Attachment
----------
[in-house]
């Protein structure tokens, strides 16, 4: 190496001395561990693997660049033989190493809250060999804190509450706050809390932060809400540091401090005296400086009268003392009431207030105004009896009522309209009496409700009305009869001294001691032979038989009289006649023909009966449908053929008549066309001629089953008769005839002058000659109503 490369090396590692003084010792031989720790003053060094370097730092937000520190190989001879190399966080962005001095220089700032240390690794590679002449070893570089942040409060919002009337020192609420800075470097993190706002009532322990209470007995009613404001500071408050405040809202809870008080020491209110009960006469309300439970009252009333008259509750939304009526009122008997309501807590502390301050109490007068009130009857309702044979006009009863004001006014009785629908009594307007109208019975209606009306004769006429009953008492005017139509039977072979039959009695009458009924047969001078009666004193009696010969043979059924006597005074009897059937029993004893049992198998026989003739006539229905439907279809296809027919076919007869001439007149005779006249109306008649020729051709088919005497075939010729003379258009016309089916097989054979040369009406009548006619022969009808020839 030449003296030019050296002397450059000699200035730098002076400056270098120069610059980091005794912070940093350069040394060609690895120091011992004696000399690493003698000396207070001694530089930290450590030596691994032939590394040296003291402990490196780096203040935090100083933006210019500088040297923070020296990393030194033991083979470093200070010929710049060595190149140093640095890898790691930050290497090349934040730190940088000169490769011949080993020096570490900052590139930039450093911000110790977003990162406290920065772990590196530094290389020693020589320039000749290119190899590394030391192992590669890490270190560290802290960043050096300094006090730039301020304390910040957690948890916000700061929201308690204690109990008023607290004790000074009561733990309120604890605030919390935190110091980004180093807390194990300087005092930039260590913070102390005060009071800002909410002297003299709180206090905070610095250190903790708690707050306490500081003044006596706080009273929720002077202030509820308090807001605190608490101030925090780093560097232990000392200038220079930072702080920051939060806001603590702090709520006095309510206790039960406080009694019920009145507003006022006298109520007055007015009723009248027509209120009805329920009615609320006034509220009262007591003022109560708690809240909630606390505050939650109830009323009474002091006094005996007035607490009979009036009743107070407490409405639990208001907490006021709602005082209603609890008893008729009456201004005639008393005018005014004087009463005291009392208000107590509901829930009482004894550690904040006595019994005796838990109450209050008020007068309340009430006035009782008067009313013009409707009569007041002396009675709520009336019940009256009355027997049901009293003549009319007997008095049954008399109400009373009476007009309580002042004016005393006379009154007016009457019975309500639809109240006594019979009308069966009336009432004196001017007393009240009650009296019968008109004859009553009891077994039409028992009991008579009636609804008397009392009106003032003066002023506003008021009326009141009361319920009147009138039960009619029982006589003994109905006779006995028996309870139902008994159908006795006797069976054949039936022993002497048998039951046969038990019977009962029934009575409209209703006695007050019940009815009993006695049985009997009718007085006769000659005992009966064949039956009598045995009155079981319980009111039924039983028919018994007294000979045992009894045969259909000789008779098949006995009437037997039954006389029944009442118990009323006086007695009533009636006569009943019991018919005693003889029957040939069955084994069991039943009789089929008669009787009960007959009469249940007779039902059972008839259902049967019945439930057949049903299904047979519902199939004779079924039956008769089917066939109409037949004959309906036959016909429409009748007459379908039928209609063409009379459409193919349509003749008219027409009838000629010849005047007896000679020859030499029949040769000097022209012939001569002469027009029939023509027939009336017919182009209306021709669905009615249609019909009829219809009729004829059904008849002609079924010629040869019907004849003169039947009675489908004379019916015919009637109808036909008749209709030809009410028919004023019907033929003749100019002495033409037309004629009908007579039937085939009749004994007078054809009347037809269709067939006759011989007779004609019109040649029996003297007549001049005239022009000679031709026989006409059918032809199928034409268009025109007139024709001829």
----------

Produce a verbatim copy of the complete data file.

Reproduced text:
[in-house]
């Protein structure tokens, strides 16, 4: 190496001395561990693997660049033989190493809250060999804190509450706050809390932060809400540091401090005296400086009268003392009431207030105004009896009522309209009496409700009305009869001294001691032979038989009289006649023909009966449908053929008549066309001629089953008769005839002058000659109503 490369090396590692003084010792031989720790003053060094370097730092937000520190190989001879190399966080962005001095220089700032240390690794590679002449070893570089942040409060919002009337020192609420800075470097993190706002009532322990209470007995009613404001500071408050405040809202809870008080020491209110009960006469309300439970009252009333008259509750939304009526009122008997309501807590502390301050109490007068009130009857309702044979006009009863004001006014009785629908009594307007109208019975209606009306004769006429009953008492005017139509039977072979039959009695009458009924047969001078009666004193009696010969043979059924006597005074009897059937029993004893049992198998026989003739006539229905439907279809296809027919076919007869001439007149005779006249109306008649020729051709088919005497075939010729003379258009016309089916097989054979040369009406009548006619022969009808020839 030449003296030019050296002397450059000699200035730098002076400056270098120069610059980091005794912070940093350069040394060609690895120091011992004696000399690493003698000396207070001694530089930290450590030596691994032939590394040296003291402990490196780096203040935090100083933006210019500088040297923070020296990393030194033991083979470093200070010929710049060595190149140093640095890898790691930050290497090349934040730190940088000169490769011949080993020096570490900052590139930039450093911000110790977003990162406290920065772990590196530094290389020693020589320039000749290119190899590394030391192992590669890490270190560290802290960043050096300094006090730039301020304390910040957690948890916000700061929201308690204690109990008023607290004790000074009561733990309120604890605030919390935190110091980004180093807390194990300087005092930039260590913070102390005060009071800002909410002297003299709180206090905070610095250190903790708690707050306490500081003044006596706080009273929720002077202030509820308090807001605190608490101030925090780093560097232990000392200038220079930072702080920051939060806001603590702090709520006095309510206790039960406080009694019920009145507003006022006298109520007055007015009723009248027509209120009805329920009615609320006034509220009262007591003022109560708690809240909630606390505050939650109830009323009474002091006094005996007035607490009979009036009743107070407490409405639990208001907490006021709602005082209603609890008893008729009456201004005639008393005018005014004087009463005291009392208000107590509901829930009482004894550690904040006595019994005796838990109450209050008020007068309340009430006035009782008067009313013009409707009569007041002396009675709520009336019940009256009355027997049901009293003549009319007997008095049954008399109400009373009476007009309580002042004016005393006379009154007016009457019975309500639809109240006594019979009308069966009336009432004196001017007393009240009650009296019968008109004859009553009891077994039409028992009991008579009636609804008397009392009106003032003066002023506003008021009326009141009361319920009147009138039960009619029982006589003994109905006779006995028996309870139902008994159908006795006797069976054949039936022993002497048998039951046969038990019977009962029934009575409209209703006695007050019940009815009993006695049985009997009718007085006769000659005992009966064949039956009598045995009155079981319980009111039924039983028919018994007294000979045992009894045969259909000789008779098949006995009437037997039954006389029944009442118990009323006086007695009533009636006569009943019991018919005693003889029957040939069955084994069991039943009789089929008669009787009960007959009469249940007779039902059972008839259902049967019945439930057949049903299904047979519902199939004779079924039956008769089917066939109409037949004959309906036959016909429409009748007459379908039928209609063409009379459409193919349509003749008219027409009838000629010849005047007896000679020859030499029949040769000097022209012939001569002469027009029939023509027939009336017919182009209306021709669905009615249609019909009829219809009729004829059904008849002609079924010629040869019907004849003169039947009675489908004379019916015919009637109808036909008749209709030809009410028919004023019907033929003749100019002495033409037309004629009908007579039937085939009749004994007078054809009347037809269709067939006759011989007779004609019109040649029996003297007549001049005239022009000679031709026989006409059918032809199928034409268009025109007139024709001829």